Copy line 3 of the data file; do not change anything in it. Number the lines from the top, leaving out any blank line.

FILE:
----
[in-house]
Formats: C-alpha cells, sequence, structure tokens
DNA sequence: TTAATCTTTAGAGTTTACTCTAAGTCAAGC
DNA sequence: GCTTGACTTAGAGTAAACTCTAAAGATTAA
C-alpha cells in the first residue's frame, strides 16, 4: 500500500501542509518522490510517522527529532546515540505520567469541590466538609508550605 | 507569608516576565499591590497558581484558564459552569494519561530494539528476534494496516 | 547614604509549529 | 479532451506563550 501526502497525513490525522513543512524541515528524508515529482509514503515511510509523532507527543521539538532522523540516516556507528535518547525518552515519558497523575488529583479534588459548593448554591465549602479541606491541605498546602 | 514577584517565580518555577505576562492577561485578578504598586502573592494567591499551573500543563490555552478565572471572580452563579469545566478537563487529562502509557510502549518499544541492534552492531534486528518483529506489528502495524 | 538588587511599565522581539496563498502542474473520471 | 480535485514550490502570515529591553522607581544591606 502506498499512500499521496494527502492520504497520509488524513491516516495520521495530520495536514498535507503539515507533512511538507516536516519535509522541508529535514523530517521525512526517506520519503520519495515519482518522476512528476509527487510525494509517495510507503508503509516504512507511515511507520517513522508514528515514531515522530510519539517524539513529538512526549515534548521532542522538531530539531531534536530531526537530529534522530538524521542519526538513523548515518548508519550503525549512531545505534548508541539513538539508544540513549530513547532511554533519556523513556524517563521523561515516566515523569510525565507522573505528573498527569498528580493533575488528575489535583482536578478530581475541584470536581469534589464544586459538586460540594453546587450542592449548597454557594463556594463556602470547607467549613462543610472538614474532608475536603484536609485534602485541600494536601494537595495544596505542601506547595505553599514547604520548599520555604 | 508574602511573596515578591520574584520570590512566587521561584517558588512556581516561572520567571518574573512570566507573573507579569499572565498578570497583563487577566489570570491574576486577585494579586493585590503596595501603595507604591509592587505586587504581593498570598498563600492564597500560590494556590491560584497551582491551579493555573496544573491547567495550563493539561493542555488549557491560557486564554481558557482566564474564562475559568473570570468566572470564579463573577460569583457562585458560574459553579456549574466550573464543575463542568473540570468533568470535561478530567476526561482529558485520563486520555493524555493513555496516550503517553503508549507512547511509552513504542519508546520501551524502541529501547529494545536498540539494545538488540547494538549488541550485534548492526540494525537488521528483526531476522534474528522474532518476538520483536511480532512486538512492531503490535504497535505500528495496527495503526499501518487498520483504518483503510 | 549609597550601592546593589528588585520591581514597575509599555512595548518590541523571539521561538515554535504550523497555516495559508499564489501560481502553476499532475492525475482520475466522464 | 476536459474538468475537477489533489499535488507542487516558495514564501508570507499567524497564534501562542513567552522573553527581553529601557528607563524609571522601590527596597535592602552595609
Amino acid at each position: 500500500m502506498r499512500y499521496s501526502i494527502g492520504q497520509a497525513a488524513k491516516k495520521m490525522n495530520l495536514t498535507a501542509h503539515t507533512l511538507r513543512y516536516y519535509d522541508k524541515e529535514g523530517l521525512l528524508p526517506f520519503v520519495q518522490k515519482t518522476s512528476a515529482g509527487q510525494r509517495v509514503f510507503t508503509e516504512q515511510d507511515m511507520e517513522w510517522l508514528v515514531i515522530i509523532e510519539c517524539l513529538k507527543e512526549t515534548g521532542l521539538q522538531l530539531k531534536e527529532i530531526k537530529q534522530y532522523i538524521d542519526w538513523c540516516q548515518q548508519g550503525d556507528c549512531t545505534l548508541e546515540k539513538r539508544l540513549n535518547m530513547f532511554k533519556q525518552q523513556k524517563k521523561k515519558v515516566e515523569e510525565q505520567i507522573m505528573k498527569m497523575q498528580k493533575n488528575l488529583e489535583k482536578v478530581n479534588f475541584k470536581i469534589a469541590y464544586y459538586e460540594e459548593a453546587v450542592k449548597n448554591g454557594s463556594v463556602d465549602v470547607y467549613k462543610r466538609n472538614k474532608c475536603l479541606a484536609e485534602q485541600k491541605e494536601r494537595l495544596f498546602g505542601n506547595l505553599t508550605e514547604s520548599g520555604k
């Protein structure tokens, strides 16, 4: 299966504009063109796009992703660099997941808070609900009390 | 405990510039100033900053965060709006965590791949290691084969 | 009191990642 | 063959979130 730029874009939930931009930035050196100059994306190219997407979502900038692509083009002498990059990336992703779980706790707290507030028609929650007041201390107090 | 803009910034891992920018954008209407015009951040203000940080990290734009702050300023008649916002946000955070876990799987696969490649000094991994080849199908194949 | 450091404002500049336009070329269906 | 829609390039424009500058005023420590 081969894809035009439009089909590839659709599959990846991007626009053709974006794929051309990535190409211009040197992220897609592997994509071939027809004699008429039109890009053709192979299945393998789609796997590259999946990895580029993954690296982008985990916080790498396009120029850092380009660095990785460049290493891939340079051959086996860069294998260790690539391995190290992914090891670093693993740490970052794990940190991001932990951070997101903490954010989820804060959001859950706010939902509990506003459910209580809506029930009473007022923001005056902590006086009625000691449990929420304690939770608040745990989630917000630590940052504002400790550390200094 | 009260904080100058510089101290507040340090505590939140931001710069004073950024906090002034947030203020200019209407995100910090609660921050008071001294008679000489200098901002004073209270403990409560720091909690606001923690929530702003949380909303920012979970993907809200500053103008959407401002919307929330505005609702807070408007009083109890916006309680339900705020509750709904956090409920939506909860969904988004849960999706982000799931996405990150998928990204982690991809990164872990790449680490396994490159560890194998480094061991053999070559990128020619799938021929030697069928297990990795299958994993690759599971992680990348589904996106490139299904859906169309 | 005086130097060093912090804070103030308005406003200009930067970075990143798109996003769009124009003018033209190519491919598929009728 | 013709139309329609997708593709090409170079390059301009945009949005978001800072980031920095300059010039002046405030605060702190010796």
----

DNA sequence: TTAATCTTTAGAGTTTACTCTAAGTCAAGC